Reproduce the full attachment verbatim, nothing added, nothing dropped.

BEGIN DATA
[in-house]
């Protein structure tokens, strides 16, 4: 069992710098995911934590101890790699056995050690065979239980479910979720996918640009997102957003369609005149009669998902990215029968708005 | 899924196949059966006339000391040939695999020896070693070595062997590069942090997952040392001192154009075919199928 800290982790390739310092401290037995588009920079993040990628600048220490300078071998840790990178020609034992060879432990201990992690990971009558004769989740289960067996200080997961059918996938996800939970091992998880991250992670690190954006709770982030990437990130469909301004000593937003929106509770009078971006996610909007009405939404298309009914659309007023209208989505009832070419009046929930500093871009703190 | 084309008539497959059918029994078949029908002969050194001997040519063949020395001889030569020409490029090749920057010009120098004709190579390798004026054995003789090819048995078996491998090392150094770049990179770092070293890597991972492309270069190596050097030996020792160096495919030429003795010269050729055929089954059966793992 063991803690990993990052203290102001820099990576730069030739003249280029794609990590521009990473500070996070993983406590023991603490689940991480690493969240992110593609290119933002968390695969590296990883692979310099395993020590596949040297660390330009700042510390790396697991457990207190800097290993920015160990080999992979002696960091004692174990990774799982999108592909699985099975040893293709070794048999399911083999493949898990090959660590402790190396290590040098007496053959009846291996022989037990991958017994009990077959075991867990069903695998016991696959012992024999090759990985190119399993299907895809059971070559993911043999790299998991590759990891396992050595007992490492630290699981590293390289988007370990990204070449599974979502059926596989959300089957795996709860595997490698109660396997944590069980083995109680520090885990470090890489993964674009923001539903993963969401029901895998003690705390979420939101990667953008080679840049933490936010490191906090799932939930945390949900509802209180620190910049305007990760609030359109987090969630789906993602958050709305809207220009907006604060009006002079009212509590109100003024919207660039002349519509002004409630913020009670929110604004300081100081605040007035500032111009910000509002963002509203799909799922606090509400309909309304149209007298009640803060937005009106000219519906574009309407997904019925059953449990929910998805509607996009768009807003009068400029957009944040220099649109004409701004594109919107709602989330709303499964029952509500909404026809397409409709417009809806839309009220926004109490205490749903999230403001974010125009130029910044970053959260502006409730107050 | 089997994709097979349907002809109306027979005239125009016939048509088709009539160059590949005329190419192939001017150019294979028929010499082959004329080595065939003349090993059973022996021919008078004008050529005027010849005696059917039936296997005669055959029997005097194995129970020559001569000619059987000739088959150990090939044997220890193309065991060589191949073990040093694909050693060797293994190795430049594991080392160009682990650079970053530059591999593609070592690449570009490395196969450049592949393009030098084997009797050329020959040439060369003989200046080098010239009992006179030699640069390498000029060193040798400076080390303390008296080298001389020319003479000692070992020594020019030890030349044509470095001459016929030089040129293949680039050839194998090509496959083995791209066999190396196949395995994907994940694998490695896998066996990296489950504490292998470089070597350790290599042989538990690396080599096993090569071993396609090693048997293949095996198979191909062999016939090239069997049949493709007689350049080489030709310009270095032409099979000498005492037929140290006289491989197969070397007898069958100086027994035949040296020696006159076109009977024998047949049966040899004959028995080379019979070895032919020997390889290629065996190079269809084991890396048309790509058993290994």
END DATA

[in-house]
């Protein structure tokens, strides 16, 4: 069992710098995911934590101890790699056995050690065979239980479910979720996918640009997102957003369609005149009669998902990215029968708005 | 899924196949059966006339000391040939695999020896070693070595062997590069942090997952040392001192154009075919199928 800290982790390739310092401290037995588009920079993040990628600048220490300078071998840790990178020609034992060879432990201990992690990971009558004769989740289960067996200080997961059918996938996800939970091992998880991250992670690190954006709770982030990437990130469909301004000593937003929106509770009078971006996610909007009405939404298309009914659309007023209208989505009832070419009046929930500093871009703190 | 084309008539497959059918029994078949029908002969050194001997040519063949020395001889030569020409490029090749920057010009120098004709190579390798004026054995003789090819048995078996491998090392150094770049990179770092070293890597991972492309270069190596050097030996020792160096495919030429003795010269050729055929089954059966793992 063991803690990993990052203290102001820099990576730069030739003249280029794609990590521009990473500070996070993983406590023991603490689940991480690493969240992110593609290119933002968390695969590296990883692979310099395993020590596949040297660390330009700042510390790396697991457990207190800097290993920015160990080999992979002696960091004692174990990774799982999108592909699985099975040893293709070794048999399911083999493949898990090959660590402790190396290590040098007496053959009846291996022989037990991958017994009990077959075991867990069903695998016991696959012992024999090759990985190119399993299907895809059971070559993911043999790299998991590759990891396992050595007992490492630290699981590293390289988007370990990204070449599974979502059926596989959300089957795996709860595997490698109660396997944590069980083995109680520090885990470090890489993964674009923001539903993963969401029901895998003690705390979420939101990667953008080679840049933490936010490191906090799932939930945390949900509802209180620190910049305007990760609030359109987090969630789906993602958050709305809207220009907006604060009006002079009212509590109100003024919207660039002349519509002004409630913020009670929110604004300081100081605040007035500032111009910000509002963002509203799909799922606090509400309909309304149209007298009640803060937005009106000219519906574009309407997904019925059953449990929910998805509607996009768009807003009068400029957009944040220099649109004409701004594109919107709602989330709303499964029952509500909404026809397409409709417009809806839309009220926004109490205490749903999230403001974010125009130029910044970053959260502006409730107050 | 089997994709097979349907002809109306027979005239125009016939048509088709009539160059590949005329190419192939001017150019294979028929010499082959004329080595065939003349090993059973022996021919008078004008050529005027010849005696059917039936296997005669055959029997005097194995129970020559001569000619059987000739088959150990090939044997220890193309065991060589191949073990040093694909050693060797293994190795430049594991080392160009682990650079970053530059591999593609070592690449570009490395196969450049592949393009030098084997009797050329020959040439060369003989200046080098010239009992006179030699640069390498000029060193040798400076080390303390008296080298001389020319003479000692070992020594020019030890030349044509470095001459016929030089040129293949680039050839194998090509496959083995791209066999190396196949395995994907994940694998490695896998066996990296489950504490292998470089070597350790290599042989538990690396080599096993090569071993396609090693048997293949095996198979191909062999016939090239069997049949493709007689350049080489030709310009270095032409099979000498005492037929140290006289491989197969070397007898069958100086027994035949040296020696006159076109009977024998047949049966040899004959028995080379019979070895032919020997390889290629065996190079269809084991890396048309790509058993290994």